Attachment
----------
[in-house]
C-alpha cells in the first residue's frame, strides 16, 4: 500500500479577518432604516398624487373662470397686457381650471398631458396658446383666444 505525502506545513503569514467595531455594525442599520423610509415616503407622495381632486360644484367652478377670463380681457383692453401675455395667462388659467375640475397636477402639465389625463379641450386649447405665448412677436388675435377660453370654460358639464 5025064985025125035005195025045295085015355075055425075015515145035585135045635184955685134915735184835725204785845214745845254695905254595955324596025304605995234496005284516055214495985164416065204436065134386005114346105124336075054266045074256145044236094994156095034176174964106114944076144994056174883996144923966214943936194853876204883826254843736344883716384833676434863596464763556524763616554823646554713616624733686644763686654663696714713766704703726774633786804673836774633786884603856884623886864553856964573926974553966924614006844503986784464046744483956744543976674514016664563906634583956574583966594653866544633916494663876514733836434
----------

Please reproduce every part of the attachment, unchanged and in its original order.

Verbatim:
[in-house]
C-alpha cells in the first residue's frame, strides 16, 4: 500500500479577518432604516398624487373662470397686457381650471398631458396658446383666444 505525502506545513503569514467595531455594525442599520423610509415616503407622495381632486360644484367652478377670463380681457383692453401675455395667462388659467375640475397636477402639465389625463379641450386649447405665448412677436388675435377660453370654460358639464 5025064985025125035005195025045295085015355075055425075015515145035585135045635184955685134915735184835725204785845214745845254695905254595955324596025304605995234496005284516055214495985164416065204436065134386005114346105124336075054266045074256145044236094994156095034176174964106114944076144994056174883996144923966214943936194853876204883826254843736344883716384833676434863596464763556524763616554823646554713616624733686644763686654663696714713766704703726774633786804673836774633786884603856884623886864553856964573926974553966924614006844503986784464046744483956744543976674514016664563906634583956574583966594653866544633916494663876514733836434